Team Racing Calculator Spreadsheet 

What's hot and what's not in Team Racing? -- From a physics and aerodynamics viewpoint.

Updated August, 2009

The key to success in T/R while keeping a livelihood is to concentrate on the things that really matter and leave all other stuff to a later date. Such a practice will take you to the starting line with some decent equipment, in time.

To sort out these things at the engineering stage rather than at the field, I have designed this Excel application, that gives an overview of the physics and aerodynamics influencing a Team Racing model in flight.
Here I display a non-interactive web version of the spreadsheet. The actual Excel file allows the user to change things and see how the changes affect performance.
Metric units are used throughout. In a few cases, inch and BHP conversions have been added.
You can download the Excel files, see below.

An example spreadsheet:

Commas used as decimal points instead of dots in the Swedish setup of Excel.

Download: Spreadsheet V7 for Excel (2009 version for 0.35 mm lines) (111 kb)

The spreadsheet is in constant occasional development, so look out for updates.
The spreadsheet has macros for certain operations. When you open it you get a box cautioning you. You should select "Enable Macros".

Hints for Using the Spreadsheet

The YELLOW fields are user input data. (Shaded in older versions.) All other fields are calculated. There are comments attached to many fields, marked by red triangles. Just move the cursor over the field, and the comment is displayed.

For the handle position, some prefer giving this as a radius from the centre of rotation to the handle plus the angle from the straight line between the model and this centre. In the way I give it, see the comments, the numbers .2 m and -.3 m correspond to a radius of .3605 m and an angle of -56.3 deg.

The "Speed" field, found in upper left corner, is used to calculate most things. However, the normal input you have is a time for ten laps. This you could enter in the "Target Time" field. If the "Time for 10 laps" field says something else, you use a macro to adjust the speed so this value becomes equal to your "Target Time". First, however, change all the other yellow fields to match your setup.
You reach the macros by pressing Alt-F8.
Click on the row "SetSpeedForGivenTime" and press run. Now the speed is changed so that the "Time for 10 laps" corresponds to your "Target Time".
After you have set up everything, and want to use this as a reference case to compare everything to, also run the macros SetTargetEfficiency and SetTargetPower.

Now you are setup and ready to change something and see how it affects performance.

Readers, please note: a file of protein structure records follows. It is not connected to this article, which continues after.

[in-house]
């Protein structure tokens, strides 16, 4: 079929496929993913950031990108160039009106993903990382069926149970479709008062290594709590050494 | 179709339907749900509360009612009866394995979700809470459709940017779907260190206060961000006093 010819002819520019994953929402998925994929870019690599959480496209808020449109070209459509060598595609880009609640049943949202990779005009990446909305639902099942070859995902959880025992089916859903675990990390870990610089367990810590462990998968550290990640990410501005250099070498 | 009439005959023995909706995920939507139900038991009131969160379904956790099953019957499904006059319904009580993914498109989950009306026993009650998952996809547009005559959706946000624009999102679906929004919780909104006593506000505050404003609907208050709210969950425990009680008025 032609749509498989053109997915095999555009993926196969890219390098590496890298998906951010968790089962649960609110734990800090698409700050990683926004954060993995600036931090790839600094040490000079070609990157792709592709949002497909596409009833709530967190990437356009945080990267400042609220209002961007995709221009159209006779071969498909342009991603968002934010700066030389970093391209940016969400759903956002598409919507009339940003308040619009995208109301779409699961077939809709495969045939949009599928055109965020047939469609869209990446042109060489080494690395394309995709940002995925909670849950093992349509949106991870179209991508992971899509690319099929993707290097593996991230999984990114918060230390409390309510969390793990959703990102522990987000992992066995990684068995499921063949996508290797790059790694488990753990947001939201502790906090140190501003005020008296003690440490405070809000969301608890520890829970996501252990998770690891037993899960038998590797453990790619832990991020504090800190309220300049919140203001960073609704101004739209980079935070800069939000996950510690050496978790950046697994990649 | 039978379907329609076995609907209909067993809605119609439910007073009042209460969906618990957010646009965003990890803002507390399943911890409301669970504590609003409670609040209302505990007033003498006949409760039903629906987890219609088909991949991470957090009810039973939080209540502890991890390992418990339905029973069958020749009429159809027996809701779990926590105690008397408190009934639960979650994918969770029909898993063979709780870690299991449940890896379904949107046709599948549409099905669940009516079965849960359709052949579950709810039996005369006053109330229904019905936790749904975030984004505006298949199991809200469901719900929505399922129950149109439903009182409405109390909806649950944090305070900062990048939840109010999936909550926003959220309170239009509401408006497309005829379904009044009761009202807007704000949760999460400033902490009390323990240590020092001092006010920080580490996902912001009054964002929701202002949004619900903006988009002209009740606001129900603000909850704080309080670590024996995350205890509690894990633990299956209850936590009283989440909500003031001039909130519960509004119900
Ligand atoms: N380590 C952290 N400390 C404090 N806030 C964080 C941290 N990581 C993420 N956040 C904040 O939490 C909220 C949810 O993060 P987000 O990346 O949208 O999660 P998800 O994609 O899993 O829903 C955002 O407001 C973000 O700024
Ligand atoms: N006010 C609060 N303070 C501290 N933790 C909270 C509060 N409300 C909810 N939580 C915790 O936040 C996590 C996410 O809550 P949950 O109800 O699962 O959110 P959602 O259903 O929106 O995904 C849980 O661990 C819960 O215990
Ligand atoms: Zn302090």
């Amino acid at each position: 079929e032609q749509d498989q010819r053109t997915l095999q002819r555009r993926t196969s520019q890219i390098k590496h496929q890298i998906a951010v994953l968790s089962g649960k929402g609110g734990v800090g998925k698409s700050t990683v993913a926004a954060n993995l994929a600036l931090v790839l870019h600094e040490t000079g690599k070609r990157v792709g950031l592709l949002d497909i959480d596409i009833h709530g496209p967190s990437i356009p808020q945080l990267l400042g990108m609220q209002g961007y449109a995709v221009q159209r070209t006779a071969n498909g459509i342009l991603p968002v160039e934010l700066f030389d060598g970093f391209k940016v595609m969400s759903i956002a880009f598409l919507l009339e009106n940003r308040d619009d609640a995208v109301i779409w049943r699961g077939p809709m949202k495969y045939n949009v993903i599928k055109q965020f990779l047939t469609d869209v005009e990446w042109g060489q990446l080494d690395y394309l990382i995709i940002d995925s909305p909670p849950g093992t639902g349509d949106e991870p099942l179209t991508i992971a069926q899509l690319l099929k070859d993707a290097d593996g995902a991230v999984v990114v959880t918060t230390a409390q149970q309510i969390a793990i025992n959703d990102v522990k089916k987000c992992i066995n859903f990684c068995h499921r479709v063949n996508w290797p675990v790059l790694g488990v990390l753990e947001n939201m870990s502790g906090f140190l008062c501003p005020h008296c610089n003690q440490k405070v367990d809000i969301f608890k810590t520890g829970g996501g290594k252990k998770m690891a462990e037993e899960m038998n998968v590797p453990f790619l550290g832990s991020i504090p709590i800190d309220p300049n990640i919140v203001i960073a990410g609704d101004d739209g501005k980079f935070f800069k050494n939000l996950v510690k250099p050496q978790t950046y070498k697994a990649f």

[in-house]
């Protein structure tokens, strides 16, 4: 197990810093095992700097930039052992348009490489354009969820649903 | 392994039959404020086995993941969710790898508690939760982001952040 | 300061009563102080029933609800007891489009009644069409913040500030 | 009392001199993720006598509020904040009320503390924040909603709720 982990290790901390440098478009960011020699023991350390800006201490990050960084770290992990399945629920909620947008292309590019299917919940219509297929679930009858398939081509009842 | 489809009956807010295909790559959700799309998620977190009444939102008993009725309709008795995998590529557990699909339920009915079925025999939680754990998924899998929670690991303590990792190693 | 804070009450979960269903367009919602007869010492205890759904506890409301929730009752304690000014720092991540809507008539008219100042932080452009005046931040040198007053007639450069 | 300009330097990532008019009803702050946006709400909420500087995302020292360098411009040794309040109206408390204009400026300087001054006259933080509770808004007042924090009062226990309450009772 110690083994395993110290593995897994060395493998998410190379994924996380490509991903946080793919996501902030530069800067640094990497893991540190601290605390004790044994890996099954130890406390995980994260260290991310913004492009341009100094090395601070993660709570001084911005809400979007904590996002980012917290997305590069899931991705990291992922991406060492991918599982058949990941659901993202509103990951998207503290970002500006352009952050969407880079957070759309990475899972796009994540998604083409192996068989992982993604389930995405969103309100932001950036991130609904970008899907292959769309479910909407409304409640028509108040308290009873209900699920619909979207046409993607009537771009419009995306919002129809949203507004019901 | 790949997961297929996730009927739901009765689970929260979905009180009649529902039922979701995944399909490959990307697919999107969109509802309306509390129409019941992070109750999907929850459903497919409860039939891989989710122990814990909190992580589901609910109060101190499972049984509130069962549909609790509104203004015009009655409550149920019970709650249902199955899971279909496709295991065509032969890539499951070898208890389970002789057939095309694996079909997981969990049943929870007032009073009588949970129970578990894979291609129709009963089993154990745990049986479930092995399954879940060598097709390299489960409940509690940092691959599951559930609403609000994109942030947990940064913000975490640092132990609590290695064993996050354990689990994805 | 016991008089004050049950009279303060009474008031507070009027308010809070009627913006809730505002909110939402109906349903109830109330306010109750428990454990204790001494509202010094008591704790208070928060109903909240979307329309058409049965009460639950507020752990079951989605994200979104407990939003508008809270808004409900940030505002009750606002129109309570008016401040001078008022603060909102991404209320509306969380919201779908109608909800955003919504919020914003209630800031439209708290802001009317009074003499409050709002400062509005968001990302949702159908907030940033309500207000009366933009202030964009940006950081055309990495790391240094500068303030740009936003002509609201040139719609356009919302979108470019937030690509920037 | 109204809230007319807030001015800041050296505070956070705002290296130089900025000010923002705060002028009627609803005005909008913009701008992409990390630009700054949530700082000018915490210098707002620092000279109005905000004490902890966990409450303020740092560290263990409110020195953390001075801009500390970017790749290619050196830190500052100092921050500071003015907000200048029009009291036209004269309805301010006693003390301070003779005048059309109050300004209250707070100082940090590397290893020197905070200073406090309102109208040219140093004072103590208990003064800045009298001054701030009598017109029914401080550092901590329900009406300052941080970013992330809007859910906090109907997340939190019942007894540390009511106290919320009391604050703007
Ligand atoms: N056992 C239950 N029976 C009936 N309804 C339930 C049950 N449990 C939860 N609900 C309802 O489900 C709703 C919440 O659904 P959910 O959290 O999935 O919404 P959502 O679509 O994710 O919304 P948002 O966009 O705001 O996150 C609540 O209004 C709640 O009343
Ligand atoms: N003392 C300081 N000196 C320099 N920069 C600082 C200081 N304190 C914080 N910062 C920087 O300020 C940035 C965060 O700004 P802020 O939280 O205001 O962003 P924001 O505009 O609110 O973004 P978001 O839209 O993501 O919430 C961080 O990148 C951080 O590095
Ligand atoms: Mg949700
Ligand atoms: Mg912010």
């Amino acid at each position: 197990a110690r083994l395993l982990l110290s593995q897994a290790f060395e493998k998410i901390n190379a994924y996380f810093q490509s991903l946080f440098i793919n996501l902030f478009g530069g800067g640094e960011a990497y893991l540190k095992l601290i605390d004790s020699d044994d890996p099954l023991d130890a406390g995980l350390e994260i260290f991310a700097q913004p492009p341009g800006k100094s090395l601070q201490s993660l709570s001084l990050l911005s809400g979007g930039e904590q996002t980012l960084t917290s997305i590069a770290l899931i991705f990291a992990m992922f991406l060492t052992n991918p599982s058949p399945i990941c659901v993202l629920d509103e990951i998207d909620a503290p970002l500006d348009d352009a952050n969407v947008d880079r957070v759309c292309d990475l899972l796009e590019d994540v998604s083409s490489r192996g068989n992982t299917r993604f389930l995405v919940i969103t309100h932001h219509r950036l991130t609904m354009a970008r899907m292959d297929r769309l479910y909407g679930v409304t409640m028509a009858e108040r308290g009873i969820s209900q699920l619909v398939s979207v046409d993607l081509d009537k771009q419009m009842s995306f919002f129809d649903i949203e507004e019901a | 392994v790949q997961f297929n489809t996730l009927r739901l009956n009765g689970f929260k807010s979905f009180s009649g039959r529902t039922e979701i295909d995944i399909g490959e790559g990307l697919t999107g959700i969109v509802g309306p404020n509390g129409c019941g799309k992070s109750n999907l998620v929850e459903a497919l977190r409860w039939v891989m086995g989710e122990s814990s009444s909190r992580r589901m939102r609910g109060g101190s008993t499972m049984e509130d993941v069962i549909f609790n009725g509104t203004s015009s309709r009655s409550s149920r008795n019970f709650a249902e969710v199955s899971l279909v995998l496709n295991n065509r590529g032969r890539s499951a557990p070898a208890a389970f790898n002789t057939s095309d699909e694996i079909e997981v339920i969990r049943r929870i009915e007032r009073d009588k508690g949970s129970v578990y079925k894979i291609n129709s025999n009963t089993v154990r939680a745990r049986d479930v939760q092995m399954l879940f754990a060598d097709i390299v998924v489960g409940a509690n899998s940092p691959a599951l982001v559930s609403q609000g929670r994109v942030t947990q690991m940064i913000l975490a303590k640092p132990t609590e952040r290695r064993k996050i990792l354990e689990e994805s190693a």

You would like to see how a .01 mm change in line diameter affects the speed.

Find the line diameter field and change the value by .01 (from .296 to .306 in the above example)! A lot of values will change. For instance, the Power is no longer equal to the Target Power, but has increased by around 9 watts. As the available power hasn't changed, you want to see the effect on the speed. This you do by running the macro SetSpeedForGivenPower. The new speed and time for 10 laps will be calculated. It turns out you will go around .09 seconds slower for 10 laps.
This, however, assumes that you can keep the engine power. As the speed has gone down a bit, flying your range (of 33 powered laps) will take a little more time, and therefore you have to reduce the engine power to keep the range. You probably will be reducing the venturi diameter or something similar. In the spreadsheet you can, instead of assuming constant engine Power, say that the Engine Efficiency is kept. Then you run the macro SetSpeedForGivenEfficiency. After this you see that you will go around .13 seconds slower for 10 laps.
In Reality the result will probably be something else, but the calculated result would be valid if everything else were adjusted to the new situation.

Be aware that the spreadsheet is based on things that range from Scientific Truth through estimates and guesstimates to mere guesses. It would take me too much space to tell you what's what. You have better make yourself familiar with the calculations in detail by studying the formulas before you base far-ranging conclusions from any figures.

I'm aware that these hints don't amount to anything near complete instructions. Don't hesitate to e-mail me if you have questions as well as ideas for improvement.

The Propeller Data part is merely for orientation. To make a propeller design, check Martin Hepperle's site. You can take the input parameters from the spreadsheet!

Well, then, what can be learned from all this?

The values in the example, 2 decimeters outside and 3 decimeters to the right of the centre of rotation, probably represent the best you can do while flying legally three-up. If you are forced into a position where your handle is 6 decimeters to the right, it's the same as the model dragging almost an extra wing!

Another comparison: Let's say you spend a lot of effort making a retracting landing gear. This gives you the same advantage as moving the handle FOUR CENTIMETERS to the left! Maybe the effort is better spent refining pilot technique?!

Good luck,

Göran Olsson

  I'm indebted to Pete Soule for pointing to errors and for general discussions.